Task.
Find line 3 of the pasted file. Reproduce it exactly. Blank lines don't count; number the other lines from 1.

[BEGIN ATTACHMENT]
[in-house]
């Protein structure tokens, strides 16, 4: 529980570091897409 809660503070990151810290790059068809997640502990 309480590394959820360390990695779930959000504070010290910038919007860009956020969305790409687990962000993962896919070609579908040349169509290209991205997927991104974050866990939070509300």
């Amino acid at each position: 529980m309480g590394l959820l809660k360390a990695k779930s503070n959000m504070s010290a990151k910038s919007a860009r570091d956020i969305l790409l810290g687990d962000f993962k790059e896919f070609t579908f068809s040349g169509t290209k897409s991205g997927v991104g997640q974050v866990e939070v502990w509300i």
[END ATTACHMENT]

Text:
């Amino acid at each position: 529980m309480g590394l959820l809660k360390a990695k779930s503070n959000m504070s010290a990151k910038s919007a860009r570091d956020i969305l790409l810290g687990d962000f993962k790059e896919f070609t579908f068809s040349g169509t290209k897409s991205g997927v991104g997640q974050v866990e939070v502990w509300i």